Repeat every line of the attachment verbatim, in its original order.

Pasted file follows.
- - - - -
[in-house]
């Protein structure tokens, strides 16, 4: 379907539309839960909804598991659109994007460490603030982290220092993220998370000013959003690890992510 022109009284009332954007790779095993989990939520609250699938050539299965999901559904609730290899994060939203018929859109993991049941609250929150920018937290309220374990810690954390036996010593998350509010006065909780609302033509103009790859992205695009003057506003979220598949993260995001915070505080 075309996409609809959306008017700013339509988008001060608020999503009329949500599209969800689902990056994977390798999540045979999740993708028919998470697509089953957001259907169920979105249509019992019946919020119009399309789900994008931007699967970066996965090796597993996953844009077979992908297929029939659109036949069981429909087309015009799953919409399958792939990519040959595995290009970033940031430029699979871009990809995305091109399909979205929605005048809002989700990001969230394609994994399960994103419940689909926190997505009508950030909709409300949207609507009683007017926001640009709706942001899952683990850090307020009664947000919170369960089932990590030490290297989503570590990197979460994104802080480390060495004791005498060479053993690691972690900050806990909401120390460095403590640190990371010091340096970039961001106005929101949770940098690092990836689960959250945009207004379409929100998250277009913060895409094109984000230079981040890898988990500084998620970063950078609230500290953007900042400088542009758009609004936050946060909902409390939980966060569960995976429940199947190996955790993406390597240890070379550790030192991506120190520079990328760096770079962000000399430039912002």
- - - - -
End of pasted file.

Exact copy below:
[in-house]
């Protein structure tokens, strides 16, 4: 379907539309839960909804598991659109994007460490603030982290220092993220998370000013959003690890992510 022109009284009332954007790779095993989990939520609250699938050539299965999901559904609730290899994060939203018929859109993991049941609250929150920018937290309220374990810690954390036996010593998350509010006065909780609302033509103009790859992205695009003057506003979220598949993260995001915070505080 075309996409609809959306008017700013339509988008001060608020999503009329949500599209969800689902990056994977390798999540045979999740993708028919998470697509089953957001259907169920979105249509019992019946919020119009399309789900994008931007699967970066996965090796597993996953844009077979992908297929029939659109036949069981429909087309015009799953919409399958792939990519040959595995290009970033940031430029699979871009990809995305091109399909979205929605005048809002989700990001969230394609994994399960994103419940689909926190997505009508950030909709409300949207609507009683007017926001640009709706942001899952683990850090307020009664947000919170369960089932990590030490290297989503570590990197979460994104802080480390060495004791005498060479053993690691972690900050806990909401120390460095403590640190990371010091340096970039961001106005929101949770940098690092990836689960959250945009207004379409929100998250277009913060895409094109984000230079981040890898988990500084998620970063950078609230500290953007900042400088542009758009609004936050946060909902409390939980966060569960995976429940199947190996955790993406390597240890070379550790030192991506120190520079990328760096770079962000000399430039912002």